Some Republican insiders believe that Bosma may be setting himself up or other Republican lawmakers who are supporting the marriage amendment for inopportune public disclosure of political career-ending scandals in his overzealous pursuit of enshrining discrimination against the state's gay and lesbian citizens in the state's constitution. A growing number of Republican lawmakers are incensed with Bosma for pushing this hot button social issue in light of shifting public opinion, particular among younger voters, on the acceptance of same-sex marriages.
Many Republicans want to end this madness now before it further erodes the party's image through such public displays of intolerance, noting that legally the amendment is completely unnecessary given Indiana's current defense of marriage law banning same-sex marriages. If the state law is eventually overturned as unconstitutional by the federal courts, as many now believe it will be, the enactment of a state constitutional amendment will make no difference as has already happened in other states like Utah and Oklahoma. Some Republican leaders and candidates fear that placing the issue on the ballot will drive voters to the polls who might not otherwise turn out in an off-year election to stop the poorly-conceived amendment to the detriment of the party's candidates by distracting from far more important issues on which a majority of voters side with the party.
UPDATE: Freedom Indiana's Megan Robertson, a lesbian and Republican political consultant, issued a statement late this afternoon reacting negatively to Bosma's latest move:
"Thousands of opponents of HJR-3 have called, written and come in person to the Statehouse to explain to lawmakers how this divisive amendment will harm our families, friends and loved ones. We've explained the very real problems with this amendment through our personal stories. We've followed the legislative process with an earnest expectation that legislators truly seek to represent their constituents.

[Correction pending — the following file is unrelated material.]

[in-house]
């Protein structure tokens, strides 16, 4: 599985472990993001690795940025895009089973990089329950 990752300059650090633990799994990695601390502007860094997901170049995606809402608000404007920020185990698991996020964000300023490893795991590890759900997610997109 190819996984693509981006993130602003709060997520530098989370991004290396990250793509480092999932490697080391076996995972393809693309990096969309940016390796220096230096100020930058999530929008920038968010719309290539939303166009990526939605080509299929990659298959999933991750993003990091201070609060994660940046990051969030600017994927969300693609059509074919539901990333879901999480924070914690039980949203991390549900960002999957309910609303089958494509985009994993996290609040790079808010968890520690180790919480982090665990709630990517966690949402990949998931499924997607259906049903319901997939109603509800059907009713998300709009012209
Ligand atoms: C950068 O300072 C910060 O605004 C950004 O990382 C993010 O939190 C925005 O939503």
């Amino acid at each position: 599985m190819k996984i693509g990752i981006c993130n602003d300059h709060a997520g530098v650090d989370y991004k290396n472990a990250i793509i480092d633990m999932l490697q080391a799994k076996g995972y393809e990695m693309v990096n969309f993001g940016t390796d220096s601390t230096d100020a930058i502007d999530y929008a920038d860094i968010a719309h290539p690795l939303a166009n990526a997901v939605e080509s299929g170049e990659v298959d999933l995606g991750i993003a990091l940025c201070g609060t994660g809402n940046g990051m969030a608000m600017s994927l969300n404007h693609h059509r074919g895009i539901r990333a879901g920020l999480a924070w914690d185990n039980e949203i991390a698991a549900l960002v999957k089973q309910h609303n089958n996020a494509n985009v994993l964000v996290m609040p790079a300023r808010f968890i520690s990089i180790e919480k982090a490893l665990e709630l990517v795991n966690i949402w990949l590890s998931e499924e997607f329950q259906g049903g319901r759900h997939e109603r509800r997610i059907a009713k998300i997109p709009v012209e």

"We found that to be the case with the legislators serving on the House Judiciary Committee, but House Speaker Brian Bosma broke his commitment to Hoosiers to uphold the traditional legislative process. Speaker Bosma repeatedly promised to treat this issue like any other bill and that no one person would not make this decision. We are proud of the way we have conducted ourselves and disappointed that Speaker Bosma did not live up to his word.
"Would we change our actions had we known all along that one man planned to change the rules to push this divisive amendment through? Absolutely not. And this power play only spurs us to fight harder. Today is a dark day for democracy in the state of Indiana, but we are more committed than ever to defeat this amendment for the good of our state, our economy and our future together."